One of the challenges that every pet parent faces is keeping their furry friend healthy by protecting them from harmful diseases. Nothing can be more devastating than seeing your voice-less pets suffer from an ailment. If you are pet parent who is raising dogs or puppies, one of the most common and dangerous diseases that you need to be aware of is Parvo Disease.
According to a research paper by Goddard and Leisewitz (2010), "Despite the availability of vaccines, CPV [Canine Parvovirus] remains a common and important cause of disease in dogs, especially in puppies." Therefore, you must always stay alert by knowing the causes, symptoms and risks of Parvo disease so that you could take appropriate steps to protect your furry friends.
What is Parvo Disease?
Parvo Disease, also known as canine parvovirus, is a highly contagious viral disease that affects dogs. The virus attacks the intestinal tract, causing severe diarrhoea, vomiting, and dehydration. In severe cases, it causes a sudden drop in white blood cells and damages the heart muscles, leading to sudden death, especially in young puppies.
What are the causes of Parvo Disease?
Parvo Disease spreads through direct contact with infected dogs, their faeces, or contaminated environments. The virus can survive in the environment for months, making it easy for dogs to pick up the infection by sniffing or licking contaminated objects or surfaces. Puppies and younger dogs are more susceptible to the disease because their immune systems are not fully developed.
What are the symptoms of Parvo Disease?
The symptoms of Parvo Disease typically appear within 3-10 days after exposure to the virus. The most common symptoms include:
- Severe diarrhoea, often with blood
- Loss of appetite
- Lethargy or weakness
How is Parvo disease diagnosed?
A veterinarian can diagnose Parvo disease through a physical examination, blood test, and faecal test. The virus can be detected in the faeces of infected dogs using a special test that looks for the presence of Parvo antigens.
How is Parvo Disease treated?
There is no specific cure for Parvo Disease, but supportive care is essential for managing the symptoms and preventing complications. Treatment may include:
- Fluid therapy to restore hydration and electrolyte balance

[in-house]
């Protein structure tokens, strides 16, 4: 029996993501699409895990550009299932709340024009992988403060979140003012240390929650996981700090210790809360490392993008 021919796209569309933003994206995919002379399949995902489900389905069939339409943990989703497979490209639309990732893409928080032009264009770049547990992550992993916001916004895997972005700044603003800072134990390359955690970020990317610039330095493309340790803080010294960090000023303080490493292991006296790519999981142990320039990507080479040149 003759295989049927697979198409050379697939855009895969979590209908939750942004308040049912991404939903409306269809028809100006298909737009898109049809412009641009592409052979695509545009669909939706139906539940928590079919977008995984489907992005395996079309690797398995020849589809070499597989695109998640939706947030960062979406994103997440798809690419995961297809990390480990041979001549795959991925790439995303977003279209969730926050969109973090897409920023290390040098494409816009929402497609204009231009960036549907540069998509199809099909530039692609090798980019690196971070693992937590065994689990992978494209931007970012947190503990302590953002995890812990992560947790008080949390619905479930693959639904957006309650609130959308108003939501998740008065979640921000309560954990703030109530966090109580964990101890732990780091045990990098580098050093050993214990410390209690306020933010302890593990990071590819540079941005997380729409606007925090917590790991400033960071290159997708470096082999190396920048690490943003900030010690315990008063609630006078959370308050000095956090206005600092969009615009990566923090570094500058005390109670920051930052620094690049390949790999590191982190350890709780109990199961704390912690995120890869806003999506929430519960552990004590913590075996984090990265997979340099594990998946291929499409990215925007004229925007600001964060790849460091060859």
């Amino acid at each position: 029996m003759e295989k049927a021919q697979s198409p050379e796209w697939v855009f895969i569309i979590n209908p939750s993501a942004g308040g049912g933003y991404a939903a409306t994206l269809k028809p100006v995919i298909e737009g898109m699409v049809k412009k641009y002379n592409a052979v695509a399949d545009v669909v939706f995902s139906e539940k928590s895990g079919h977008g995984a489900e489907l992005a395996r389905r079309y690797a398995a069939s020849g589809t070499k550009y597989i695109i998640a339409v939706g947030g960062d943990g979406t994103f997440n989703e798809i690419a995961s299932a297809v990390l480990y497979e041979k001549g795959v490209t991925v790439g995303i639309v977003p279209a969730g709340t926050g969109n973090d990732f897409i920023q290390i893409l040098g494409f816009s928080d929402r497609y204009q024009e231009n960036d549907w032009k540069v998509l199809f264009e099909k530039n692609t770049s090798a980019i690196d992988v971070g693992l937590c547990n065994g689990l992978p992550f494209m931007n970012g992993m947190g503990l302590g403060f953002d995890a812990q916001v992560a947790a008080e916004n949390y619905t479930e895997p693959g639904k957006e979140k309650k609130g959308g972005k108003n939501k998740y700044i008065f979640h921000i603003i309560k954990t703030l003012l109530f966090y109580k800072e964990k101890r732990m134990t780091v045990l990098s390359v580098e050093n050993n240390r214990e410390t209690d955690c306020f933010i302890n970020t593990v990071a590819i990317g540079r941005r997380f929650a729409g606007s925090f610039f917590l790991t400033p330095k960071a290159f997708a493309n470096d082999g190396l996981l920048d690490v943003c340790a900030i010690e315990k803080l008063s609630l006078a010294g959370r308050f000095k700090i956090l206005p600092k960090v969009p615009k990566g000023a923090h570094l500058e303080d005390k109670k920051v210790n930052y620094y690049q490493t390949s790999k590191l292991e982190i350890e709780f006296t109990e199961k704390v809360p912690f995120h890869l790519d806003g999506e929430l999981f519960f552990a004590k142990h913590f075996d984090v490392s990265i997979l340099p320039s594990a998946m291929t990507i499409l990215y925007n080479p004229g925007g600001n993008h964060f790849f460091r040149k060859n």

- Nutritional support
- Antibiotics to prevent secondary bacterial infections
- Medications to control vomiting and diarrhoea
- Blood transfusions in severe cases
Hospitalisation is often necessary for severely affected dogs, especially young puppies. Most dogs recover from Parvo Disease within a week or two with proper care.
How can Parvo Disease be prevented?
Prevention is the best way to protect your dog from Parvo Disease. Here are some effective preventive measures:
- Vaccination: Make sure your dog is up-to-date on their Parvo vaccination schedule. Puppies should receive a series of vaccinations starting at 6-8 weeks of age, with booster shots every 3-4 weeks until they are 16-20 weeks old. Adult dogs should receive a booster vaccination every one to three years, depending on the vaccine used.
- Avoid exposure to infected dogs: Keep your dog away from infected dogs or areas where they may have been present, such as dog parks or pet stores.
- Clean and disinfect: Use pet-safe sanitisers, disinfectants and floor cleaners which are free from ingredients such as BKC regularly to clean and disinfect areas including their bedding, toys, and food/water bowls.
- Practice good hygiene: Wash your hands thoroughly with soap and water after handling dogs or their faeces, and avoid allowing your dog to lick your face or mouth.
Can humans catch Parvo disease from dogs?
No, Parvo disease is not contagious to humans. However, the virus can cling onto your clothing and shoes as a means to transport from one place to another, so it's important to practice good hygiene and wash your hands thoroughly after handling an infected dog.
Parvo disease is a serious and potentially fatal disease that can affect dogs of all ages. By being aware of the symptoms, seeking prompt veterinary care, and practising good hygiene, pet parents can help protect their dogs from this highly contagious virus.
- American Veterinary Medical Association. "Canine Parvovirus." https://www.avma.org/resources/pet-owners/petcare/canine-parvovirus
- Centers for Disease Control and Prevention. "Canine Parvovirus." https://www.cdc.gov/parvovirus/b19/faq.html
- Merck Veterinary Manual. "Canine Parvovirus Infection." https://www.merckvetmanual.com/dog-owners/disorders-affecting-multiple-body-systems-of-dogs/canine-parvovirus
- Animal Humane Society. (n.d.). Parvovirus in dogs. Retrieved from https://www.animalhumanesociety.org/health/parvovirus-dogs
- Cornell University College of Veterinary Medicine. (n.d.). Canine parvovirus. Retrieved from https://www.vet.cornell.edu/departments-centers-and-institutes/cornell-shelter-medicine/programs/shelter-health-portal/parvovirus
- Goddard, A., & Leisewitz, A. L. (2010). Canine parvovirus.
- Hoskins, J. D. (2008). Canine parvovirus. Clinical Techniques in Small Animal Practice, 23(1), 1-6. doi: 10.1053/j.ctsap.2007.11.001